Given that the dictionary actually offers two definitions of immortality; one being ‘the ability to live forever,’ and the other being ‘the quality of…[being] remembered for a long time,’ it’s worth recognising that it would be this latter definition that would best fit with Picard’s description above. So, in one sense, immortality would have been achieved, but in another sense it wouldn’t, because the real person would still be deceased.
And then there is the question relating to consciousness; will it ever be possible to create conscious machines? For Bostrom, he believes that “a digital implementation was possible,” but Picard was more sceptical given that, “we don’t see a path towards building conscious experience”. There is also an important difference between ‘representing’ or ‘mapping’ consciousness, and the everyday feelings and experiences that we’re all familiar with.
Lennox reinforces the same point when he quotes Professor Joseph McRae Mellichamp:
“It seems to me that a lot of needless debate could be avoided if AI researchers would admit that there are fundamental differences between machine intelligence and human intelligence – differences that cannot be overcome by any amount of research…‘the artificial’ in artificial intelligence is real.”
If we’re not able to construct consciousness ourselves, then the prospects are low for resurrecting those who have lived before. Those holding on to the hope that we will one day do this must acknowledge that they are placing a lot of faith in AI research. Picard helpfully distinguishes how this would be a speculative faith, rather than one grounded in evidence.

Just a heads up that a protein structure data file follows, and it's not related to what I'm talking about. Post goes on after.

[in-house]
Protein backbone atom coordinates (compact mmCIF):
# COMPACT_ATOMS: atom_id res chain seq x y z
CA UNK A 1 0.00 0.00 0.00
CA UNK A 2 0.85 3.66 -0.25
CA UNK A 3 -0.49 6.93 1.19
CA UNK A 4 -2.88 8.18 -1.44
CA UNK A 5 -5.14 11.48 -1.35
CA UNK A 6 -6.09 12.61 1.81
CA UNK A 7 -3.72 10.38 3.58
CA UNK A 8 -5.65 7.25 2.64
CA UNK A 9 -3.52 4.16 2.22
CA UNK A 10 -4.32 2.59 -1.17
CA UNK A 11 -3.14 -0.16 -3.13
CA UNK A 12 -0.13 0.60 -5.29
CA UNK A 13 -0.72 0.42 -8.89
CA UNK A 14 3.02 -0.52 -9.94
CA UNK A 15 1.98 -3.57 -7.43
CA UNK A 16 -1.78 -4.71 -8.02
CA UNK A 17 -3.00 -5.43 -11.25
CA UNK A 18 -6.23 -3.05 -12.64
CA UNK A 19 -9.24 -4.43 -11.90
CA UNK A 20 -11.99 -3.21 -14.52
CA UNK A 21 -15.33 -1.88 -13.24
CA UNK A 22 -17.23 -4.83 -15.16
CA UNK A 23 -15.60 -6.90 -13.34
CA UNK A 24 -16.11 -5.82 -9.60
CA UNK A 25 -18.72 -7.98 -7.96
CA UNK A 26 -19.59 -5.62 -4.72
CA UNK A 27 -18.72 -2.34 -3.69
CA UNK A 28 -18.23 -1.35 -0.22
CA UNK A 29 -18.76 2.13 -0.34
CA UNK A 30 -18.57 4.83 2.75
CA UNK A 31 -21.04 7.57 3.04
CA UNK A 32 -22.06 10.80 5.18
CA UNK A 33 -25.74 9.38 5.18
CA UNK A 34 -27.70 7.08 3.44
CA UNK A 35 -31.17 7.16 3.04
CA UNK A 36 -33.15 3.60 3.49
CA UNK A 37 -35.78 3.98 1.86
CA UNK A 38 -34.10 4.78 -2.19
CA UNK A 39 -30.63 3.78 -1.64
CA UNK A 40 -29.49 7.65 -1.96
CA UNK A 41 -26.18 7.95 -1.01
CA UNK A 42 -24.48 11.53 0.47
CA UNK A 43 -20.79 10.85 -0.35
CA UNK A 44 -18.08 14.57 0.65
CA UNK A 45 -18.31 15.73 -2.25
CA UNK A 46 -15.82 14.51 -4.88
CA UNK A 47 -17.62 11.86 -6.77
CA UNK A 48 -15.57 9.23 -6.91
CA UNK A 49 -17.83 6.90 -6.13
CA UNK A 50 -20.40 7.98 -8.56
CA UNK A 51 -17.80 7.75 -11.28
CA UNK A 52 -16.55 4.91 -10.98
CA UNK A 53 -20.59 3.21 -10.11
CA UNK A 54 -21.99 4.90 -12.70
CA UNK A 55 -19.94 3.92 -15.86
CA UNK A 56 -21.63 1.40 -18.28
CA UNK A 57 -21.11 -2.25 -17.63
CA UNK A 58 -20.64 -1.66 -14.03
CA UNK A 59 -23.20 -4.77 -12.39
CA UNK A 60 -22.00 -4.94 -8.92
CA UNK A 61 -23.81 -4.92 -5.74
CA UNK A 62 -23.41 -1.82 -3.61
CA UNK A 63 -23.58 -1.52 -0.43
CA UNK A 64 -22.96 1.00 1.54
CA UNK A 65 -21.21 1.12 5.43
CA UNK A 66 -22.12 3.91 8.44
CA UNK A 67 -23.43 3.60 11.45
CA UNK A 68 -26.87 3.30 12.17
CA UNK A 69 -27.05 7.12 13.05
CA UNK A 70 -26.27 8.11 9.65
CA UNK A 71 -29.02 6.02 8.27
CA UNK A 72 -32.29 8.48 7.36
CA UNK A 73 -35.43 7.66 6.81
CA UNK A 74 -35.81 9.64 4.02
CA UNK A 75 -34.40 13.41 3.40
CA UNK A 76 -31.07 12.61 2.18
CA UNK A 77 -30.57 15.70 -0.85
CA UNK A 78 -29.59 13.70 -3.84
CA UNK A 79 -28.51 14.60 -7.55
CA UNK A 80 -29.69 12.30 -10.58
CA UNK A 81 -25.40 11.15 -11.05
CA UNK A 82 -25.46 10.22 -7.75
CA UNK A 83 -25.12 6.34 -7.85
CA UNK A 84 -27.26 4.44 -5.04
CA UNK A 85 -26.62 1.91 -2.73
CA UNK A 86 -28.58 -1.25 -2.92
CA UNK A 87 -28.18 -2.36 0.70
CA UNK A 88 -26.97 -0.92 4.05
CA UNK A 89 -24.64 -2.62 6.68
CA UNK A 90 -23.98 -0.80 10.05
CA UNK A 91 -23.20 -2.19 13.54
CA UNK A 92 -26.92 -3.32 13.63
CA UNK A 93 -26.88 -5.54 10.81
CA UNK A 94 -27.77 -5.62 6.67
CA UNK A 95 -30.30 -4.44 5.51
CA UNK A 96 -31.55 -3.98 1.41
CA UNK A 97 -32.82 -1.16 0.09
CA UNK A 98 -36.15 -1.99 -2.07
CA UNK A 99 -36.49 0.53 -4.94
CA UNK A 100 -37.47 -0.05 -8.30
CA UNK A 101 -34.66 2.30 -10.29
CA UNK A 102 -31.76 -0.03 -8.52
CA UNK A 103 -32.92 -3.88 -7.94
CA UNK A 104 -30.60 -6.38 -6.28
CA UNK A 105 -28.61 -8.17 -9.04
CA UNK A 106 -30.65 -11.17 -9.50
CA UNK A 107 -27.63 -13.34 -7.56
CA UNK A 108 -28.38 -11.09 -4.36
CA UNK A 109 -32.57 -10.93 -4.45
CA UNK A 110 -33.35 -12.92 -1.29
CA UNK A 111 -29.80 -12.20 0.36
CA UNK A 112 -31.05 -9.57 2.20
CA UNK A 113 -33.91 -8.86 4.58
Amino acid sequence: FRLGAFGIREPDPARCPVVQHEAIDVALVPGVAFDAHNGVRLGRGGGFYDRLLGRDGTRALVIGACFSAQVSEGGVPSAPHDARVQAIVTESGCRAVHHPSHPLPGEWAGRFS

If you read Sharon Dirckx’s work, you’ll see that part of the issue resides in the assumption that physical matter alone can explain everything. “If we are dealing with a closed system of meaningless matter and non-conscious neurons, how did these come to generate conscious minds?” With naturalism, the appearance of life on earth remains a mystery. But if we’re far more than matter, then perhaps our consciousness points to the existence of a non-material source. Might this be the Mind of God?
An hour into the conversation, Picard sounds very similar to C. S. Lewis when she talks about us being wired for immortality. Many of us will share a desire to exceed the average lifespan of around 80 years (if we’re fortunate). Timothy Keller has also written about how love instinctively desires permanence, which partly explains why losing loved ones to either the aging process or death is so painful.
What best explains this universal longing to live forever? It might just be the survival instinct kicking in again, or perhaps the words of Ecclesiastes 3:11 ring true:
“He has made everything beautiful in its time. He has also set eternity in the human heart.”
Hints Of Transcendence
For the skeptic, all of this by itself is unlikely to mount a convincing case for God’s existence, but at the very least we can see how this is consistent with a Christian worldview. If Christ has risen from the dead, then Christians are hopeful of their own future upgrade, clothed with the imperishable and made to dwell with God.
This also fits nicely with Charles Taylor’s assessment that we all now inhabit a “cross-pressured space”, living with the tension of being in a secular age that is haunted by hints of transcendence. The “nevermore” that is the finality of death written about in Edgar Allan Poe’s The Raven, leaves us unsettled and ignites a longing for something beyond the merely physical. The good news is that if Christ’s resurrection really is a historical event in the past, then death no longer has the final word. Everything sad will come untrue.